BBD: I think because, in people’s minds, African languages are not sophisticated enough [for] a novel. People are convinced that it’s impossible to write a whole novel in Wolof. And when you write in French, you have media coverage and visibility everywhere. But when you write in Wolof, nobody cares. People know what’s written in French, but they don’t know what has been written in Wolof. People talk[ed] about my Wolof novel because I was already a known writer internationally. If I had started my career by writing in Wolof, nobody would have cared.
TQO: After writing in French, why did you decide to write in Wolof?
BBD: I wanted to try. I always wanted to do it. It was a personal challenge. I did it after I visited Rwanda, when I could see clearly that France was involved in the genocide. Through disgust for France, I didn’t want to write in that language. I never said that I was giving up writing in French, which I also read on the Internet. I feel we are all obliged to write something in our native tongue.
TQO: What are your favorite books?
BBD: Things Fall Apart [by Chinua Achebe] is a powerful book. I like Ayi Kwei Armah, a writer from Ghana. I especially like his books The Beautyful Ones Are Not Yet Born and The Healers. When I was very young, I liked Jean-Paul Sartre and Albert Camus. Last month, I finished reading Anna Karenina by Tolstoy, which was a very powerful book. Now I’m reading Crime and Punishment. People are writing now in so many places around the world, and a lot of it is just rubbish. I don’t like what people are writing now. I prefer classical books. It can be Kafka or Dostoevsky. It can be Things Fall Apart, which was published fifty years ago.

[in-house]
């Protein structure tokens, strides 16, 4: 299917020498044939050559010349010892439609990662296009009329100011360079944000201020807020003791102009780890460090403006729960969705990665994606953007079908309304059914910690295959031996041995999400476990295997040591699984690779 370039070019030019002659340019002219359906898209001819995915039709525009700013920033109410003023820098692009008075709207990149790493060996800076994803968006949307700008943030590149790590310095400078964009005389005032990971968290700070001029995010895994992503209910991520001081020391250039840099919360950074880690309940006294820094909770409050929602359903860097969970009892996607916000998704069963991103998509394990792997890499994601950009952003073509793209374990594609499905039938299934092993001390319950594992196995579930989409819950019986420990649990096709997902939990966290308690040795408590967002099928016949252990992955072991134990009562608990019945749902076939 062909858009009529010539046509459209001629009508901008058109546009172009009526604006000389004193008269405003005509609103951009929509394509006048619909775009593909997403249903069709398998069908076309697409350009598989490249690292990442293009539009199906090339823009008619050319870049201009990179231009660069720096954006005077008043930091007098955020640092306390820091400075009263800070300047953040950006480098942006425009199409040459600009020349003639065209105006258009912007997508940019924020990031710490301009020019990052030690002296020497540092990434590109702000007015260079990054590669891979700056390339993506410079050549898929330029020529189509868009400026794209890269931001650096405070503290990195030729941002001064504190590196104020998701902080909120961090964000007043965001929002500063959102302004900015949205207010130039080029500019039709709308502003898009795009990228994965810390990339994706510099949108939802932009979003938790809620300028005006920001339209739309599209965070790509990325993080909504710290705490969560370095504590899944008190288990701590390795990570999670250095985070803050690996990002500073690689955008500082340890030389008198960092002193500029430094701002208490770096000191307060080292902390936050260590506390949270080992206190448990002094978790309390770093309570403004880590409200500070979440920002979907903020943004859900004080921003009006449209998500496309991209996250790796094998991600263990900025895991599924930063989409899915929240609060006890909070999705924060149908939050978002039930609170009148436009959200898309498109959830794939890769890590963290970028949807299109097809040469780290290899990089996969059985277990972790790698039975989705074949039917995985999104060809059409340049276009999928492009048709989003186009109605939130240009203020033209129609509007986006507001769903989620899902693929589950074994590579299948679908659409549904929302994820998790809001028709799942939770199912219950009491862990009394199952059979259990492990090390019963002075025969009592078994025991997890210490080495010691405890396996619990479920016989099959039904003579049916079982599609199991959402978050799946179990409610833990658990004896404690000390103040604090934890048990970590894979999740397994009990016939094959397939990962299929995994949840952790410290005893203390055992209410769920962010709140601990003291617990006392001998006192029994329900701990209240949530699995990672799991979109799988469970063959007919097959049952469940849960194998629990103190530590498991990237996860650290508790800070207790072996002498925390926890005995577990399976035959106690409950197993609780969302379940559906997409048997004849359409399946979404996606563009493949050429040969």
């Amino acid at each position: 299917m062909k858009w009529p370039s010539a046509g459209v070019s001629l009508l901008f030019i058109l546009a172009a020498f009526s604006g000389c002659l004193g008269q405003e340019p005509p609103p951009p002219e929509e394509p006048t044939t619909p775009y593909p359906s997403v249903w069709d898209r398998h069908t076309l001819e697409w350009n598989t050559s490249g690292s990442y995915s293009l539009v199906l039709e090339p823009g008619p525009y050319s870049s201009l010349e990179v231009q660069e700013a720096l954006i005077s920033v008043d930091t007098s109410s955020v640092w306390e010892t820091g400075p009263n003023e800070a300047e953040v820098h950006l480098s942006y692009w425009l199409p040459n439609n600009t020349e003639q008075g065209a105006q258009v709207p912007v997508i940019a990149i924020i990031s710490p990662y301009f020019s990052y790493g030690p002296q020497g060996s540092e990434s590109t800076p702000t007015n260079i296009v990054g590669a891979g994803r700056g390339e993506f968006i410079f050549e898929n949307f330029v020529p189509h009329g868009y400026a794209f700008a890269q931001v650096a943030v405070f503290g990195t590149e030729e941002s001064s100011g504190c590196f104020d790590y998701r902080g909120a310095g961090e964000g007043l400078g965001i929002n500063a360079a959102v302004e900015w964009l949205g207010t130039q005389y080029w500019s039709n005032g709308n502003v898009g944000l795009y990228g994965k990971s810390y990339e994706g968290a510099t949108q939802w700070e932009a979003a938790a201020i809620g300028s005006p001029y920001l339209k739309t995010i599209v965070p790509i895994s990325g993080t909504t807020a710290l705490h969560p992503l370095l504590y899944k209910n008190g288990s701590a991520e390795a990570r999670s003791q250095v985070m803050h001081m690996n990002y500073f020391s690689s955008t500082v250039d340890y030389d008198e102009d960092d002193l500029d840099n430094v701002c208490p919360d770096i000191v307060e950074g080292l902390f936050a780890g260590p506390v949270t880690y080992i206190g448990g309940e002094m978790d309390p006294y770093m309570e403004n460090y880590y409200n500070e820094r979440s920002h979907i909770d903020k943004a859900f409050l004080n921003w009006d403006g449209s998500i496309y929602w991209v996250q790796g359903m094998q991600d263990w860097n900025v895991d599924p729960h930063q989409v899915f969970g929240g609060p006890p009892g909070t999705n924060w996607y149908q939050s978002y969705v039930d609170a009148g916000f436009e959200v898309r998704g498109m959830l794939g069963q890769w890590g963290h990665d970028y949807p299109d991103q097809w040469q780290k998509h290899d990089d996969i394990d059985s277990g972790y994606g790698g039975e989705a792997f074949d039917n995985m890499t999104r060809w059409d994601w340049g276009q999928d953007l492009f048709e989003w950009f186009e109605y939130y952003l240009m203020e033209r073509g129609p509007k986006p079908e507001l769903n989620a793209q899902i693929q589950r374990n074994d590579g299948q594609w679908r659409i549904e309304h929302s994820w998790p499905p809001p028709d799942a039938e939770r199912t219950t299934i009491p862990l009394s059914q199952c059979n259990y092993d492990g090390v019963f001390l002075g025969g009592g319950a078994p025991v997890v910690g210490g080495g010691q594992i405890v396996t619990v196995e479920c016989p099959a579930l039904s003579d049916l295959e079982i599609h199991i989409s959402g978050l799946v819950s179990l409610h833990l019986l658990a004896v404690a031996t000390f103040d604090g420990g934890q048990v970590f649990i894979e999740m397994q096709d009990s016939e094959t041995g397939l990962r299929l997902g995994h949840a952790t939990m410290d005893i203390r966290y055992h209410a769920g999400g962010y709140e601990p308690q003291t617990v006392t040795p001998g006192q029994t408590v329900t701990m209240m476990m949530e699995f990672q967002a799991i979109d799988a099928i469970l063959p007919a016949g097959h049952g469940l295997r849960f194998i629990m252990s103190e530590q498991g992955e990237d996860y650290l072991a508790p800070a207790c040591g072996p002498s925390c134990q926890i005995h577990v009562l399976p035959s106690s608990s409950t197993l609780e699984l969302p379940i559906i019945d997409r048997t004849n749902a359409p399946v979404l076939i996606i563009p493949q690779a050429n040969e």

TQO: What don’t you like about current books?
BBD: Many of them are fake. People write to win prizes, and they know how to do it. J.M. Coetzee from South Africa won the Nobel Prize in Literature in 2003, and he also won the Man Booker Prize twice. He’s an interesting writer, but sometimes he’s boring. It’s just boring. (Laughs.) Some people just sit and look at themselves and write about themselves and pretend like they’re not doing that. But you can tell they are.
Because of new media, the reception of writing has completely changed. Today, when you write a novel, you want it written now. You want it to be read in places you cannot define. It should be read in Sydney, Dakar, and Chicago just because it’s possible. A man like Dostoevsky didn’t care to have readers in France and Italy. He didn’t care if people might not like Crime and Punishment. Now, when people write a book, they are slaves to the public and to the media. If you know the industry, you don’t have to be a great writer anymore.
TQO: What are you working on now?
BBD: I’m trying to write a novel, but I’m not sure if I’ll finish it. I’m working on a second novel about Rwanda. It is a true story of a Blue Beret named Mbaye Diagne who was an assistant to Roméo Dallaire [force commander of the United Nations Assistance Mission for Rwanda] during the genocide. The very first day the genocide began, he decided to save people’s lives without asking any questions. He just couldn’t stand aside and watch people get killed. He took children and hid them and saved many lives. He was killed in May 1994. He happened to be a Senegalese citizen and was a captain. I decided to write a novel about him to tell this story. I met his widow in Dakar. It’s difficult to write about, but I feel I must.